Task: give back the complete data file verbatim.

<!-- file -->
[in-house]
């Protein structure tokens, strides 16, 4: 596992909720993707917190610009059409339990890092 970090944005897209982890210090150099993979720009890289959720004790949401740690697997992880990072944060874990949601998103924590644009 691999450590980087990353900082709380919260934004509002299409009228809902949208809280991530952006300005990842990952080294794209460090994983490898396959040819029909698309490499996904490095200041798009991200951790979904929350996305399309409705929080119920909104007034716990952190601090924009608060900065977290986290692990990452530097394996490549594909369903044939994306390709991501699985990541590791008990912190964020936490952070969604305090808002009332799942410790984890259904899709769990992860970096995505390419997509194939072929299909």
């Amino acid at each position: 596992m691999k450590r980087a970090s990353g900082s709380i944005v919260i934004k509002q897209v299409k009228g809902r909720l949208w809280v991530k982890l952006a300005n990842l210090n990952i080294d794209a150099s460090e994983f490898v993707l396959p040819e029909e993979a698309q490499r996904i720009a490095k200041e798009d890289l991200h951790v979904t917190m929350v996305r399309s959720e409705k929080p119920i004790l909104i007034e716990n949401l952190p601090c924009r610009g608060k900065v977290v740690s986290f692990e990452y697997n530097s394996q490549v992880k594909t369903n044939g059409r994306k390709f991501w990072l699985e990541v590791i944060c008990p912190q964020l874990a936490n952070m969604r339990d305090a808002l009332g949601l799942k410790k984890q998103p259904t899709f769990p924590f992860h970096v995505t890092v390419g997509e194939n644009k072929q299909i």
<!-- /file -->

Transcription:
[in-house]
């Protein structure tokens, strides 16, 4: 596992909720993707917190610009059409339990890092 970090944005897209982890210090150099993979720009890289959720004790949401740690697997992880990072944060874990949601998103924590644009 691999450590980087990353900082709380919260934004509002299409009228809902949208809280991530952006300005990842990952080294794209460090994983490898396959040819029909698309490499996904490095200041798009991200951790979904929350996305399309409705929080119920909104007034716990952190601090924009608060900065977290986290692990990452530097394996490549594909369903044939994306390709991501699985990541590791008990912190964020936490952070969604305090808002009332799942410790984890259904899709769990992860970096995505390419997509194939072929299909």
């Amino acid at each position: 596992m691999k450590r980087a970090s990353g900082s709380i944005v919260i934004k509002q897209v299409k009228g809902r909720l949208w809280v991530k982890l952006a300005n990842l210090n990952i080294d794209a150099s460090e994983f490898v993707l396959p040819e029909e993979a698309q490499r996904i720009a490095k200041e798009d890289l991200h951790v979904t917190m929350v996305r399309s959720e409705k929080p119920i004790l909104i007034e716990n949401l952190p601090c924009r610009g608060k900065v977290v740690s986290f692990e990452y697997n530097s394996q490549v992880k594909t369903n044939g059409r994306k390709f991501w990072l699985e990541v590791i944060c008990p912190q964020l874990a936490n952070m969604r339990d305090a808002l009332g949601l799942k410790k984890q998103p259904t899709f769990p924590f992860h970096v995505t890092v390419g997509e194939n644009k072929q299909i």